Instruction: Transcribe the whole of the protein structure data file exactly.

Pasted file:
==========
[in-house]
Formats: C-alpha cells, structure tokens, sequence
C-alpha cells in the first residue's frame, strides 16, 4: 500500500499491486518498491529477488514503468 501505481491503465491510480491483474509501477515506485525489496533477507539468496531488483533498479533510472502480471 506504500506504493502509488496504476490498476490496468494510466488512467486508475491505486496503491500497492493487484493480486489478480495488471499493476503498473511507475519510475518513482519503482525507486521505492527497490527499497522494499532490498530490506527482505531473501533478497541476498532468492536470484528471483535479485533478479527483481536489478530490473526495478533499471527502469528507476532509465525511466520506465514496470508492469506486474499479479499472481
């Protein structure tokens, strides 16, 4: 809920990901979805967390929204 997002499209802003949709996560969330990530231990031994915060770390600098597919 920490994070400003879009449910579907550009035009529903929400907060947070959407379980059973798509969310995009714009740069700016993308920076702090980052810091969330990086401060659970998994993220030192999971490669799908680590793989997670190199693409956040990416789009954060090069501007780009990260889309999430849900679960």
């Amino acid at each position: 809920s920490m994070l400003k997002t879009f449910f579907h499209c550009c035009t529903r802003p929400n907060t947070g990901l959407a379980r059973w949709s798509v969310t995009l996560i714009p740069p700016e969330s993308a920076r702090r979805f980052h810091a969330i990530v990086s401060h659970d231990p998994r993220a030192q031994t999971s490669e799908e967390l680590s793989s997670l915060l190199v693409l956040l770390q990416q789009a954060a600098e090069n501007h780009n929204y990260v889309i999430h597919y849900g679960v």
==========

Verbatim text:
[in-house]
Formats: C-alpha cells, structure tokens, sequence
C-alpha cells in the first residue's frame, strides 16, 4: 500500500499491486518498491529477488514503468 501505481491503465491510480491483474509501477515506485525489496533477507539468496531488483533498479533510472502480471 506504500506504493502509488496504476490498476490496468494510466488512467486508475491505486496503491500497492493487484493480486489478480495488471499493476503498473511507475519510475518513482519503482525507486521505492527497490527499497522494499532490498530490506527482505531473501533478497541476498532468492536470484528471483535479485533478479527483481536489478530490473526495478533499471527502469528507476532509465525511466520506465514496470508492469506486474499479479499472481
């Protein structure tokens, strides 16, 4: 809920990901979805967390929204 997002499209802003949709996560969330990530231990031994915060770390600098597919 920490994070400003879009449910579907550009035009529903929400907060947070959407379980059973798509969310995009714009740069700016993308920076702090980052810091969330990086401060659970998994993220030192999971490669799908680590793989997670190199693409956040990416789009954060090069501007780009990260889309999430849900679960």
């Amino acid at each position: 809920s920490m994070l400003k997002t879009f449910f579907h499209c550009c035009t529903r802003p929400n907060t947070g990901l959407a379980r059973w949709s798509v969310t995009l996560i714009p740069p700016e969330s993308a920076r702090r979805f980052h810091a969330i990530v990086s401060h659970d231990p998994r993220a030192q031994t999971s490669e799908e967390l680590s793989s997670l915060l190199v693409l956040l770390q990416q789009a954060a600098e090069n501007h780009n929204y990260v889309i999430h597919y849900g679960v």